• Davis emphasizes that the device should be angled up, giving the appearance of a “mouse under the blanket.” Proper angling is important to avoid the disruption of blood vessels and nerves.
    1. 20% TCA chemical peel
      • This should be applied to the entire face to help with blending during the healing process.
    1. 4-6 passes of either ablative fractional laser (AFL) or non-ablative fractional laser (NAFL) therapy (depending on which laser is best suited for the patient’s skin type) ablative fractional laser therapy.
    1. Punch Excision (if applicable)
    1. Additional options including Kenalog, platelet-rich plasma (PRP), poly-l-lactic acid, calcium hydroxylapatite, adipose tissue
      • One or more of these can be applied topically at the end of the procedure to aid in preventing hyperpigmentation and to help with healing time.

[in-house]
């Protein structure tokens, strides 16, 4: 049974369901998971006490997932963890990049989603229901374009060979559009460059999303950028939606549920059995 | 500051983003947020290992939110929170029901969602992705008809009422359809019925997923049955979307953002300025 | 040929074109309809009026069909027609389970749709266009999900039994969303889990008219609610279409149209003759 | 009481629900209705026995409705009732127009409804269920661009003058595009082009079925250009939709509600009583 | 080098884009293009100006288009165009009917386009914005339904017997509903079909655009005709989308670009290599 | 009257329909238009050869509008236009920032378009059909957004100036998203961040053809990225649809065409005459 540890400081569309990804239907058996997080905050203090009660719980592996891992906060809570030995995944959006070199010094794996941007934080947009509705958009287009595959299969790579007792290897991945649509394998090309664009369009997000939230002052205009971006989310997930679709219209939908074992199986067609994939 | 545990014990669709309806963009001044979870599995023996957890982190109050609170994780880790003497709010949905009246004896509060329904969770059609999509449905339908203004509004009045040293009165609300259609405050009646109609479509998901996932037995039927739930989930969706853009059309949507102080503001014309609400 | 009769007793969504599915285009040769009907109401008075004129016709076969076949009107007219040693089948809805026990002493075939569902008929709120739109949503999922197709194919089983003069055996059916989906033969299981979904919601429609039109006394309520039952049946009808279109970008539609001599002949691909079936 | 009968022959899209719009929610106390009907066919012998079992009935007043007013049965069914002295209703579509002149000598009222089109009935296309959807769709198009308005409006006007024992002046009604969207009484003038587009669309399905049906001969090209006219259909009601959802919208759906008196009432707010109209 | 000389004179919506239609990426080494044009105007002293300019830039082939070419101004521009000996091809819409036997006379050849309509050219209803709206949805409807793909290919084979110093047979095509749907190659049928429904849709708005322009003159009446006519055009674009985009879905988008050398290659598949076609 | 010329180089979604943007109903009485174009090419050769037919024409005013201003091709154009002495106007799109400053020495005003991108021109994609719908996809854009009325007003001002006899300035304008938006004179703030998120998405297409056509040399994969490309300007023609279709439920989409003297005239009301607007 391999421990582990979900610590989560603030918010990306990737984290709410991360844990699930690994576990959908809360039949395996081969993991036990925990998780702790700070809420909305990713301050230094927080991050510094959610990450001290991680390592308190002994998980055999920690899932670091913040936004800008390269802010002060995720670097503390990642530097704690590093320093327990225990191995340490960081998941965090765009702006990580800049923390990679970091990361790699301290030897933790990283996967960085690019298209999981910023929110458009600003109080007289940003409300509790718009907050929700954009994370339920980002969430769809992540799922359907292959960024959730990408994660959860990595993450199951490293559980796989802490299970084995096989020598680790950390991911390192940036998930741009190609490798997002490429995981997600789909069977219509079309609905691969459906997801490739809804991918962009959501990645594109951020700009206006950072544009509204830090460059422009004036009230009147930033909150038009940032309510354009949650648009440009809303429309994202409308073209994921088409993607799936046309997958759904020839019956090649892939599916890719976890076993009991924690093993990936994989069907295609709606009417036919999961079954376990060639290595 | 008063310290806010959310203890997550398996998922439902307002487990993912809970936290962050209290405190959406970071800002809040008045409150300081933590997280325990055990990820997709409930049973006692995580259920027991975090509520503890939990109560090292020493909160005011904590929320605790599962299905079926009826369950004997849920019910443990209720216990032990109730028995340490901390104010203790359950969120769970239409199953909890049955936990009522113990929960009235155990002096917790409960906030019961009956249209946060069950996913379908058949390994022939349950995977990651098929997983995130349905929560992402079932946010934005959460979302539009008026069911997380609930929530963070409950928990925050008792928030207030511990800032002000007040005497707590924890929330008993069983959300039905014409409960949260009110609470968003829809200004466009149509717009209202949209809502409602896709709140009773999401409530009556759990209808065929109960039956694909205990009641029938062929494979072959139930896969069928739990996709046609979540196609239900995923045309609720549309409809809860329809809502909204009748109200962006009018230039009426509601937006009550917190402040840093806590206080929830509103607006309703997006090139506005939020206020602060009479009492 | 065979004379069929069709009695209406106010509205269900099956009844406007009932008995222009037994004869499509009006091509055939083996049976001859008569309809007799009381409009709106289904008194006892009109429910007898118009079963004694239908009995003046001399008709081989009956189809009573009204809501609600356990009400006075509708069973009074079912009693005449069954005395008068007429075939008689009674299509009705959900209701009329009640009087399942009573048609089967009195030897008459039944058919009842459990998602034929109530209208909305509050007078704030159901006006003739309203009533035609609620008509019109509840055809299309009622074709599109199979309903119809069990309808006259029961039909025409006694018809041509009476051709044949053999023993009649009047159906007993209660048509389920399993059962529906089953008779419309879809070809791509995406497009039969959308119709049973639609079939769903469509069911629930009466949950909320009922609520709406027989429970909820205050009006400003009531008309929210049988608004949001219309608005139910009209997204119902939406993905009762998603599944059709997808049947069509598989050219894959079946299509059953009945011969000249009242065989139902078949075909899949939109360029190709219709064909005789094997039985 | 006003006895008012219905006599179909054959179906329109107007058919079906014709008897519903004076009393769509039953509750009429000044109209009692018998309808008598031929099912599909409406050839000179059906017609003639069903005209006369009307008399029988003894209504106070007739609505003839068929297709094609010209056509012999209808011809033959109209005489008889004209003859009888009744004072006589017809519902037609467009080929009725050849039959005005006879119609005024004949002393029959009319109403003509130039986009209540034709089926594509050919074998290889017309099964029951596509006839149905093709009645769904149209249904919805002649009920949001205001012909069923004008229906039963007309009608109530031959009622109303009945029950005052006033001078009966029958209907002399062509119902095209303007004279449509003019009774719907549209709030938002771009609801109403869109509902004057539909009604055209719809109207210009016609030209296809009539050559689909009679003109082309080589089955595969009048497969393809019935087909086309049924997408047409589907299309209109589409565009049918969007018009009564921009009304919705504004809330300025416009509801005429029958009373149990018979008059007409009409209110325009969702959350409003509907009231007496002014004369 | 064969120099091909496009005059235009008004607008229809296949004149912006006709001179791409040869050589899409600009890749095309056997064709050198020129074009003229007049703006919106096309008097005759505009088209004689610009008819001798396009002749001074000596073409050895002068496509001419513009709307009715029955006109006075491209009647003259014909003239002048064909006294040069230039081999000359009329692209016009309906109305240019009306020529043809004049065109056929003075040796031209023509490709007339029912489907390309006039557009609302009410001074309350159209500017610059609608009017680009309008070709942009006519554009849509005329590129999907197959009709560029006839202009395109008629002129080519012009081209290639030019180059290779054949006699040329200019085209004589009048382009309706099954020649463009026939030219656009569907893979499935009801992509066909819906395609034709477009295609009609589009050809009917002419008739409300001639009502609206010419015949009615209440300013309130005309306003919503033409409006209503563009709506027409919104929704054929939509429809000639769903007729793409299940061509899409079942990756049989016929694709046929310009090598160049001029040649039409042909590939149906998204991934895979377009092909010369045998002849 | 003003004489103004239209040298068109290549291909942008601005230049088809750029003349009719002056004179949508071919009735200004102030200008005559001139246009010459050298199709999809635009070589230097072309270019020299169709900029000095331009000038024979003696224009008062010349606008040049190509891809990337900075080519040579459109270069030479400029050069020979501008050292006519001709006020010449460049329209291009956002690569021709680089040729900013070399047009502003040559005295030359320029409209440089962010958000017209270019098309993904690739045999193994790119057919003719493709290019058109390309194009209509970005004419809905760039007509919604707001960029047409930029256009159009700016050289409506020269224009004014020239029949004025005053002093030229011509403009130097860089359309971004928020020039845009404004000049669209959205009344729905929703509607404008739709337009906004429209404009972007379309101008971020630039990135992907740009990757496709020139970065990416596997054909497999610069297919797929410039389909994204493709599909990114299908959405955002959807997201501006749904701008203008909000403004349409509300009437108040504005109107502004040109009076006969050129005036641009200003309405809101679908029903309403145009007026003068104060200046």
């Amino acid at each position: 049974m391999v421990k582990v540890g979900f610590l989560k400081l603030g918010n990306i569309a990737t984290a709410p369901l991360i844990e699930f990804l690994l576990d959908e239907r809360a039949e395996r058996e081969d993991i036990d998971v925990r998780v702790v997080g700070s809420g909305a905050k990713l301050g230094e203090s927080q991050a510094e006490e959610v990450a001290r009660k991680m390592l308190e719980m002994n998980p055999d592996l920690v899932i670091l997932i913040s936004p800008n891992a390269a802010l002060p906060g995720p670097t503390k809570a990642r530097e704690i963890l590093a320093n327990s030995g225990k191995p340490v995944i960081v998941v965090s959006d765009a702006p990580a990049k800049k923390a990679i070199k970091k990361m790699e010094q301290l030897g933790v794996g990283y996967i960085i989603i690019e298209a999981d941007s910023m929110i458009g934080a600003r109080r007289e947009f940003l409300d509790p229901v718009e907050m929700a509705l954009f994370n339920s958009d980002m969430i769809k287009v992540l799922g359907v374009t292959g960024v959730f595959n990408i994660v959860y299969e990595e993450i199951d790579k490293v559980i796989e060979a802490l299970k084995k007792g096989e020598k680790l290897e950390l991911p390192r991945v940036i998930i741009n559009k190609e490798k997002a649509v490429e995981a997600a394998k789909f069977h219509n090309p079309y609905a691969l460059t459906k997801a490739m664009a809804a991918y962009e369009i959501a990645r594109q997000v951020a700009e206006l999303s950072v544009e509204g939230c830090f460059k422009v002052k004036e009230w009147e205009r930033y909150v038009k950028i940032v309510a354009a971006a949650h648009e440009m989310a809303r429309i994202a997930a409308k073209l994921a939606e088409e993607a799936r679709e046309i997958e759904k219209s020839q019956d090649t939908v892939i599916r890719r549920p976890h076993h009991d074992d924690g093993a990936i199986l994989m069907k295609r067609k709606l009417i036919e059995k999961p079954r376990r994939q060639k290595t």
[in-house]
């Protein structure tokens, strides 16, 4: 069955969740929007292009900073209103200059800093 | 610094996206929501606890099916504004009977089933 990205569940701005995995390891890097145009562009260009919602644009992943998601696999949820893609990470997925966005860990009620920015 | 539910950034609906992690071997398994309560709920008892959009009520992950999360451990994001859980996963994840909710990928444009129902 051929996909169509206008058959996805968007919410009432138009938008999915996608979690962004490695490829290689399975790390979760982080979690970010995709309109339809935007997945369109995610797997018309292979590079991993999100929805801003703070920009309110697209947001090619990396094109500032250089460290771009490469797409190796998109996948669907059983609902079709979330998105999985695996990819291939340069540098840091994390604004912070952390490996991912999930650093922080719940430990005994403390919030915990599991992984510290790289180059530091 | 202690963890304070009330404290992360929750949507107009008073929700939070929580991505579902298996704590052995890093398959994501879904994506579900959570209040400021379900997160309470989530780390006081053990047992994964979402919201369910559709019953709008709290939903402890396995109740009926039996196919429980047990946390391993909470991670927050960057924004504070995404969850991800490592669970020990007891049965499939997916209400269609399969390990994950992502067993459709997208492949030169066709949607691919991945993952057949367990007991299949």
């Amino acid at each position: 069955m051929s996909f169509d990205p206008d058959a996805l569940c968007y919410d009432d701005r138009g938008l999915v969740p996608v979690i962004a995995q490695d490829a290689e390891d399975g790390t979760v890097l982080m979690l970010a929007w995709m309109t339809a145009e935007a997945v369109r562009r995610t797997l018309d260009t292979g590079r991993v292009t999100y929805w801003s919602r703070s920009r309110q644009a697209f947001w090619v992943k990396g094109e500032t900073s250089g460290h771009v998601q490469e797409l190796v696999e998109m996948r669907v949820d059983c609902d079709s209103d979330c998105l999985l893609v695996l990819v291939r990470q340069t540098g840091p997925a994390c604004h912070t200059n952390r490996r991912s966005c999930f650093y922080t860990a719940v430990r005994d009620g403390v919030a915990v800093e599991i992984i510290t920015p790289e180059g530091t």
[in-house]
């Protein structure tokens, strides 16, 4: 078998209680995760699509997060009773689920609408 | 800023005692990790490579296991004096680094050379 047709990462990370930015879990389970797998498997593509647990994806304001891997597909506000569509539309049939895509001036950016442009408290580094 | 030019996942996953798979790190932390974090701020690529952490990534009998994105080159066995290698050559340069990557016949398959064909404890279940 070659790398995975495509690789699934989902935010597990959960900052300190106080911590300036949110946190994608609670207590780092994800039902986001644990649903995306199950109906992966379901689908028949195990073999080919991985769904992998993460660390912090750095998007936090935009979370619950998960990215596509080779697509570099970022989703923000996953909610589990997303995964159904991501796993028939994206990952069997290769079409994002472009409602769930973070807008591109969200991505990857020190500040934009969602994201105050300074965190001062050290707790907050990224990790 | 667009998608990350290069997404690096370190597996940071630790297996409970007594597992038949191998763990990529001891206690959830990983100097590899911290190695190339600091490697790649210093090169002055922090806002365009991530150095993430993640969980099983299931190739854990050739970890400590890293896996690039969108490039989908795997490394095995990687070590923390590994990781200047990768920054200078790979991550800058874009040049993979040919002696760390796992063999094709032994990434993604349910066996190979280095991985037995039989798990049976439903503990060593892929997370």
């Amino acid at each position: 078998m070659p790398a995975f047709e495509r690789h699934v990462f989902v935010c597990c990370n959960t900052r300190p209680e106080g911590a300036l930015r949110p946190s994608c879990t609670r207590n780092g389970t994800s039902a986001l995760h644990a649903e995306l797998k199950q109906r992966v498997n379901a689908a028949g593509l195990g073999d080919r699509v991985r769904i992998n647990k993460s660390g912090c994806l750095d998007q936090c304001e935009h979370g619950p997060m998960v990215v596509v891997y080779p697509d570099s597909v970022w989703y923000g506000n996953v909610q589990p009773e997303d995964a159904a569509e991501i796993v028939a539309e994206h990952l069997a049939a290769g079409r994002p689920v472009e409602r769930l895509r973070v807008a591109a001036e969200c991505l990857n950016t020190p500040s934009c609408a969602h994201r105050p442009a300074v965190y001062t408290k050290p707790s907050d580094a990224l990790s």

1. 100% sun protection!
      • All patients should be adequately educated on the necessity of sun protection following this protocol.

Dr. Davis ended her lecture by showing several impressive before and after pictures of her personal patients undergoing the acne surgery protocol. All photos that she shared were patients of skin of color with varying phototypes.

In summary, there are various safe and effective ways to treat acne scarring in skin of color patients. Depending on the severity of scarring, patients may benefit from more advanced techniques like those discussed in Dr. Davis’s acne surgery protocol.

This information was presented by Dr. DiAnne Davis at the 2021 Skin of Color Update virtual conference held on September 10-12-2021. The above highlights from her lecture were written and compiled by Dr. Kamaria Nelson.

Clinical image used with permission from the Journal of Drugs in Dermatology.